Books that Teach My Young Daughters About Civil Rights

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On Monday, January 21st, we celebrate Dr. Martin Luther King, Jr. Day.  On this national holiday, we remember and honor Dr. Martin Luther King, Jr. not only for being a civil rights activist and for his “I have a Dream” speech, but we will also pay respect to his work as a minister and his message of friendship and love.

This day holds an extra special place in our family because my husband’s grandfather knew Dr. Martin Luther King, Jr. Because of this special acquaintance, we have stories and pictures handed down from family members of memories between the two men.

Raising biracial children with my African-American husband, civil rights issues are a common and important part of our family dialogue and daily life. And while these issues can seem well above my daughters’ current age levels, as children growing up in today’s world, they will certainly be exposed to injustice and inequality early on in their lives. Of course, I want my husband and me to be their first teachers and the ones who they turn to with all of their questions surrounding race, skin color, inequality, etc. I also want them to have a strong foundation of the history of civil rights work in this country. But as a mom, I have found that explaining big, important, complicated issues with my young daughters can be daunting. 

So how do you teach young children without confusing, scaring, or overwhelming them?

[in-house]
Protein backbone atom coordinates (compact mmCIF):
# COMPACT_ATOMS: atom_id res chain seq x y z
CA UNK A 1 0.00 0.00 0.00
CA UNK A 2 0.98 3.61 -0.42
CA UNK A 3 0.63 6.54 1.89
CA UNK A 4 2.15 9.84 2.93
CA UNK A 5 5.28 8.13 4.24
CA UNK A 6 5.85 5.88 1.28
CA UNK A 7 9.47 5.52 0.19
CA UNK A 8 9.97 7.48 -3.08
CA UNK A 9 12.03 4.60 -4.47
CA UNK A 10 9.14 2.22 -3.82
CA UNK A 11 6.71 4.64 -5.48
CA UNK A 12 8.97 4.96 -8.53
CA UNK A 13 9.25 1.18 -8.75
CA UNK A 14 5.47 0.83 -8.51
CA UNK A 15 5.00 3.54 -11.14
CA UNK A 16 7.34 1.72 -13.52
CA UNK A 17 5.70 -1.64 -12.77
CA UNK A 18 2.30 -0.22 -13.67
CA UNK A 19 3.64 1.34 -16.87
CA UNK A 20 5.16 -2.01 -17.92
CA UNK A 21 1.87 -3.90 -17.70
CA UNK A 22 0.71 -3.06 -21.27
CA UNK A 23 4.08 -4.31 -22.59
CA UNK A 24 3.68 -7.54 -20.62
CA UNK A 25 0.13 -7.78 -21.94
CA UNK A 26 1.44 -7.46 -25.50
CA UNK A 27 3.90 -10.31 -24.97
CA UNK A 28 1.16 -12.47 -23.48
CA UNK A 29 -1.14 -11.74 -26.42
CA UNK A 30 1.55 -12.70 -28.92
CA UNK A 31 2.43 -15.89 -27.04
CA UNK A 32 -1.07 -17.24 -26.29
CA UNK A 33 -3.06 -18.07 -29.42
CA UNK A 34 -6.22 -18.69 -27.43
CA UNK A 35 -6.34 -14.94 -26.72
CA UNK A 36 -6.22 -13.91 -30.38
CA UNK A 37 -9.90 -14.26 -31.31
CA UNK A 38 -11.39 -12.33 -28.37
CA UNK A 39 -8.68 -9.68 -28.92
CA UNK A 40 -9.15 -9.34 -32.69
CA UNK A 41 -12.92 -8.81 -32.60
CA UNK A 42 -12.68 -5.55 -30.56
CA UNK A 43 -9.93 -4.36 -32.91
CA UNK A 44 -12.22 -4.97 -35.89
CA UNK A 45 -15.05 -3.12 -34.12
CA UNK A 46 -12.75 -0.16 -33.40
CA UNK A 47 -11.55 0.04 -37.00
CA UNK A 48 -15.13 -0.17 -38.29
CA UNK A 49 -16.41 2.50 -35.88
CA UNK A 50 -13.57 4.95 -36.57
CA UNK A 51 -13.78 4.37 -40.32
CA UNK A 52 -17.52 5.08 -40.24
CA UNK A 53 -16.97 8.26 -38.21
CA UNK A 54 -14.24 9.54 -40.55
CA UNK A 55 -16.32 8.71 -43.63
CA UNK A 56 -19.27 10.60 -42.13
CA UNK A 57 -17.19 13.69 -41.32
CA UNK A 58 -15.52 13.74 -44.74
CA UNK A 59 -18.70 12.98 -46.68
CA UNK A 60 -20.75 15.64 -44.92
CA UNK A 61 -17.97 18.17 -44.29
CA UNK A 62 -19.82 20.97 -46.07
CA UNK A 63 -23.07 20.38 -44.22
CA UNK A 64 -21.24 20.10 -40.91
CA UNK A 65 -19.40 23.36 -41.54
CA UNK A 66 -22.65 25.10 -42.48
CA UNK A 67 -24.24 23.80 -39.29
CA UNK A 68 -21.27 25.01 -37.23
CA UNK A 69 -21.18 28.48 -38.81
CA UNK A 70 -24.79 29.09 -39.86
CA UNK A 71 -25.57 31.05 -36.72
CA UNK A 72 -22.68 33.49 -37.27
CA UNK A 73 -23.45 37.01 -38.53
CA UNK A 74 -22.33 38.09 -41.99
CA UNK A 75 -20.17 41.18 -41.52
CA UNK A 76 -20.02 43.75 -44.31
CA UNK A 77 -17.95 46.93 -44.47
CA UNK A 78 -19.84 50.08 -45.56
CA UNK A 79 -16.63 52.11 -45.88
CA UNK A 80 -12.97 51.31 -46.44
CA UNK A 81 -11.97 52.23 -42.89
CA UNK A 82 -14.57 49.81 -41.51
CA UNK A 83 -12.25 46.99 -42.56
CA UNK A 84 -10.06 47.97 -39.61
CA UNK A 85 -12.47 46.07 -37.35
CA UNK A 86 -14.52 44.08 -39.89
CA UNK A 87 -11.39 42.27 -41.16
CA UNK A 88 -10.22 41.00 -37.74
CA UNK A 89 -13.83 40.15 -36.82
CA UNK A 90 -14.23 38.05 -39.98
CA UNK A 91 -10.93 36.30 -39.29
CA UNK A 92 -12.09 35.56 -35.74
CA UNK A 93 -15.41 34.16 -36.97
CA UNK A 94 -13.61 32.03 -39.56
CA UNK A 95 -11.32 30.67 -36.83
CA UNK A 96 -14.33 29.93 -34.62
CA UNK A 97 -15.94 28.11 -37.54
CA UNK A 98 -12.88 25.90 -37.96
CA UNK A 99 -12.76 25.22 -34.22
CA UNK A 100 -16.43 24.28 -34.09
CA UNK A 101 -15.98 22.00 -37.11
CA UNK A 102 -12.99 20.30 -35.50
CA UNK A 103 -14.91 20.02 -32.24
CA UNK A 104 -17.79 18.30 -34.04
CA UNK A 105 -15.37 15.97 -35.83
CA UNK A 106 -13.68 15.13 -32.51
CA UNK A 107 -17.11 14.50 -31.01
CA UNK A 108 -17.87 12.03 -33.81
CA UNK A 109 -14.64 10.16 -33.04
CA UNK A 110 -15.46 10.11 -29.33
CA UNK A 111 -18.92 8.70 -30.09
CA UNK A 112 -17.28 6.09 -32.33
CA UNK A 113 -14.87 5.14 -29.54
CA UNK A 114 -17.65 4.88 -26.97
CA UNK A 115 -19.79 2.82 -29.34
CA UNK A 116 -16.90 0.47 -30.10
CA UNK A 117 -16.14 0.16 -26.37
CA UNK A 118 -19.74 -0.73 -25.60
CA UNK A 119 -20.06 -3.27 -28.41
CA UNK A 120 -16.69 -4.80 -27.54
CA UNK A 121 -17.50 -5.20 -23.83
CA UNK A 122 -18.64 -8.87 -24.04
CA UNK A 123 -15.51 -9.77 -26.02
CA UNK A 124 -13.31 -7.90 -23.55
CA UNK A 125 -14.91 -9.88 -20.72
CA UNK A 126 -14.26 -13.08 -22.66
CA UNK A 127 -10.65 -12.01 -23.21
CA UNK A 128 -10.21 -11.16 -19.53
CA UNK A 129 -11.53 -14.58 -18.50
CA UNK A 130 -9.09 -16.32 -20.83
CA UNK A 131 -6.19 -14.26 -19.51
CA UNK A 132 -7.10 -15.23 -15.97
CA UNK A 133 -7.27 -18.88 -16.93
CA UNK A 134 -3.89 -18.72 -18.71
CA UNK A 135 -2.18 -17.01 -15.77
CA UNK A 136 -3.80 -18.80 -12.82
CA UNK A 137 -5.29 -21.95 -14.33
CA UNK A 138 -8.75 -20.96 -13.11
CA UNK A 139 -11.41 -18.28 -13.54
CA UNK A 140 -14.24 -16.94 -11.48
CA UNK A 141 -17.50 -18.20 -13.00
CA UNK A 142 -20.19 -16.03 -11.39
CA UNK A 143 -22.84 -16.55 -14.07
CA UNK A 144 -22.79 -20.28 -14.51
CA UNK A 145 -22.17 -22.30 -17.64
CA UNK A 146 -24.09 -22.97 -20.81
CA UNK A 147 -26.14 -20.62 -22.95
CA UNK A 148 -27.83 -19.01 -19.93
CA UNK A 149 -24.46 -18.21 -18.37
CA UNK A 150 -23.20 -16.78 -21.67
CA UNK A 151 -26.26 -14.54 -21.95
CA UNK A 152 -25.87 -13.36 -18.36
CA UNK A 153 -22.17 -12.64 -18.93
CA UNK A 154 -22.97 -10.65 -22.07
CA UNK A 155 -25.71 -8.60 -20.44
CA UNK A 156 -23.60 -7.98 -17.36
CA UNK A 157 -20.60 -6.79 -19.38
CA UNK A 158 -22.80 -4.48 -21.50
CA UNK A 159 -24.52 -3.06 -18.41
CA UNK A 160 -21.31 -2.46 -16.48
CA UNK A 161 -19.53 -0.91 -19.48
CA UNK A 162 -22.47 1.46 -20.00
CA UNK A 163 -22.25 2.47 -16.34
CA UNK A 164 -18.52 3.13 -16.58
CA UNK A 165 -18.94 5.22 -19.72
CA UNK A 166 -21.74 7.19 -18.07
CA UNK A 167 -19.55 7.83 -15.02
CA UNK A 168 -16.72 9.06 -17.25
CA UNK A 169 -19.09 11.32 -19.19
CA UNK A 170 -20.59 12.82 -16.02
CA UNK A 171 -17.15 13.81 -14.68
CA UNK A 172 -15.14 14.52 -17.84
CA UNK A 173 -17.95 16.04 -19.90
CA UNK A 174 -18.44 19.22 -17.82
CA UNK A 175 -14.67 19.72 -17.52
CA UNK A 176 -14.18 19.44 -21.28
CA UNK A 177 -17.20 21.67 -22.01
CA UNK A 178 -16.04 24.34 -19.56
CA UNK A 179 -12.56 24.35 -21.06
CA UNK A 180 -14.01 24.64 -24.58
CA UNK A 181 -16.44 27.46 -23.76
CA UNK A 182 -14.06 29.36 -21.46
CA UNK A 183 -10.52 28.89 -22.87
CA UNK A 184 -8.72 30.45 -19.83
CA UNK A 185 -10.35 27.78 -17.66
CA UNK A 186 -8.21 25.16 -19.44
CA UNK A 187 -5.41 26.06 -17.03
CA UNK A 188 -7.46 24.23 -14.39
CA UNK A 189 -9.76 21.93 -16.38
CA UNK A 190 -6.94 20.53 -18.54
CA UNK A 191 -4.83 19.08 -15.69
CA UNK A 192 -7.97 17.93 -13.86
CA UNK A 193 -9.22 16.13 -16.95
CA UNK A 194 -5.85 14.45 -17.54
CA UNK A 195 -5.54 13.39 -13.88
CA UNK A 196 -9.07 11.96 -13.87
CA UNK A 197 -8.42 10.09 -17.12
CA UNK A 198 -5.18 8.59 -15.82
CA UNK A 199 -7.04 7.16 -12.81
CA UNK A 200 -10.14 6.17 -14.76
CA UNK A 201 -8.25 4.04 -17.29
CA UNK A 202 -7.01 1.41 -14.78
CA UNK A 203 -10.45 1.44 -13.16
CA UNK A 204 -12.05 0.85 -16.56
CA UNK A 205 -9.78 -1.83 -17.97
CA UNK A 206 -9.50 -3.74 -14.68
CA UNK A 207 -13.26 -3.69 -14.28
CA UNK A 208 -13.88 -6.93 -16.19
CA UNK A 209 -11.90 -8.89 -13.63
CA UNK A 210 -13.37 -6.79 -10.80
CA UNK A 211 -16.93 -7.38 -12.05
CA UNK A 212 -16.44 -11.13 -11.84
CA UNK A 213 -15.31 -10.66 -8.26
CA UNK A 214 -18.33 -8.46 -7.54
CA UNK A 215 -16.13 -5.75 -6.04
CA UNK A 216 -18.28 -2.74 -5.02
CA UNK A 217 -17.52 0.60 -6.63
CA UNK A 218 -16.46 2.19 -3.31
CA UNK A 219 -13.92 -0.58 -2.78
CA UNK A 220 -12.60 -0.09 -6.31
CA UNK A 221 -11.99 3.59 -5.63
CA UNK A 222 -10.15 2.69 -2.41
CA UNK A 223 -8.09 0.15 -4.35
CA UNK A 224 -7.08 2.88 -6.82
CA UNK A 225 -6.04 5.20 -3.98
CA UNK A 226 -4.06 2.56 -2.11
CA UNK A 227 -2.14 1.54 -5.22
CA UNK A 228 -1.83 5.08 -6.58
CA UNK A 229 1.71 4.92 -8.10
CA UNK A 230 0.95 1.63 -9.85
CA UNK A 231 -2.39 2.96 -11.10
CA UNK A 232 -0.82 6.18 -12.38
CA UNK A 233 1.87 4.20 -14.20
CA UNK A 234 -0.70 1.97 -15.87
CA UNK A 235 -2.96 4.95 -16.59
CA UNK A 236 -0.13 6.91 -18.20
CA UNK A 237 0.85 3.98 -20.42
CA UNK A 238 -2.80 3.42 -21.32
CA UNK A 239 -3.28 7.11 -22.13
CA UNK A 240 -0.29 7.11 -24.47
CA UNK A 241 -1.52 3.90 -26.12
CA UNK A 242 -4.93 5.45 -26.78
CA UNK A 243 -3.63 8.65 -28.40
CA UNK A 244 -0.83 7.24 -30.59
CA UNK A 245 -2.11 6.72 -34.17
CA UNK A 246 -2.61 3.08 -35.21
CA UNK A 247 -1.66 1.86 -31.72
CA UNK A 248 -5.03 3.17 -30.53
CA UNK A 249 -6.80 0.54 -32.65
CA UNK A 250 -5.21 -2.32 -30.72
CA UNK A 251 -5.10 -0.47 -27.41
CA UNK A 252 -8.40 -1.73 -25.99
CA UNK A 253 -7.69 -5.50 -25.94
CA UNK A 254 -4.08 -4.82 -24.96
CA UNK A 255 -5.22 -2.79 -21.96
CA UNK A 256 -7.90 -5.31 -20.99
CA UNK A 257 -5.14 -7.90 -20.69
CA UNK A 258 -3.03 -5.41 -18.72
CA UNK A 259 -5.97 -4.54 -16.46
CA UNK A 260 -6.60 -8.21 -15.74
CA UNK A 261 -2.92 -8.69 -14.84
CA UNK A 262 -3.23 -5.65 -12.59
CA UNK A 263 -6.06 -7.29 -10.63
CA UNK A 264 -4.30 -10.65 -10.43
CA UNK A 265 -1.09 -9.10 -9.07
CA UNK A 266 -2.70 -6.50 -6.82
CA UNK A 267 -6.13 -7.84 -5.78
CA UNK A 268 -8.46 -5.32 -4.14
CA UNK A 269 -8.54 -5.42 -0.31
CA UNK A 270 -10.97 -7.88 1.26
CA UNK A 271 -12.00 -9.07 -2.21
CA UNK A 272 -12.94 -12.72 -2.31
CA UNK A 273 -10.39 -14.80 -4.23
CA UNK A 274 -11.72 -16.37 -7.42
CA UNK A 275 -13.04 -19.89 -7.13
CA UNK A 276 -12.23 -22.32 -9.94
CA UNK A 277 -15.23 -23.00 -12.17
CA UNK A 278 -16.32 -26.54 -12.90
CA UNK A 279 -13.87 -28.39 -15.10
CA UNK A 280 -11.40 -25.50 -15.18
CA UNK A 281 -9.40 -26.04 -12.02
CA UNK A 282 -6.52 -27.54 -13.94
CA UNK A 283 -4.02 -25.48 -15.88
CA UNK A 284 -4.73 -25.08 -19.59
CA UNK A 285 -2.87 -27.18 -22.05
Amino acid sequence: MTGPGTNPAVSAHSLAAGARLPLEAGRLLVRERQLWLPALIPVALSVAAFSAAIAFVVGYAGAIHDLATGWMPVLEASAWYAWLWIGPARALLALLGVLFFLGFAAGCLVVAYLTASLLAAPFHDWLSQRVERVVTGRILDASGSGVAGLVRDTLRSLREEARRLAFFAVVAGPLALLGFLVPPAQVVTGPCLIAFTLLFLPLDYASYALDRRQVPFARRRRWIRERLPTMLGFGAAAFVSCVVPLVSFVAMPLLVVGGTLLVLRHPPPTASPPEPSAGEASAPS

One of my favorite ways is through stories. Both family memories, like the ones my husband’s family has handed down of Dr. Martin Luther King, Jr., and with children’s story books. I’ve purposefully selected a library of story books for my daughters that deal with ideas of race, skin color, inequality, and civil rights. Some address these issues head-on, others more indirectly. This works well because it presents information in a way that is easily understood and retained. At their young ages, it is more appropriate to present the lessons through books and let them absorb the words and pictures. Service projects and community events are also important, but they are not something we can engage in every day. I love that these stories and the conversations they start are part of our daily life.

Some of our current favorites are:

Martin’s Big Words: The Life of Dr. Martin Luther King, Jr. by Doreen Rappaport

What Was the March on Washington? by Kathleen Krull

 Of Thee I Sing: A Letter to My Daughters by Barack Obama

Little Leaders: Bold Women in Black History by Vashti Harrison

Little Dreamers: Visionary Women Around the World by Vashti Harrison

The Rebel Girls Series byElena Favilli & Francesca Cavallo

I hope that you, too, take some time to honor and remember Dr. Martin Luther King, Jr.’s legacy on his special day. Anything that you do to celebrate the incredible civil rights activists who led the way and those who continue to lead our country towards the dream that Dr. King envisioned would be time well spent!


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As you check these books off your list, have your child color it in on this fun coloring sheet.

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1 COMMENT

  1. This is a thoughtful, meaningful perspective. It is often said that the appropriate MLK observance is to have a day on rather than take a day off. Stephanie clearly is on it. We derive confidence beyond words from knowing that our granddaughters are being so intelligently guided through their lives.

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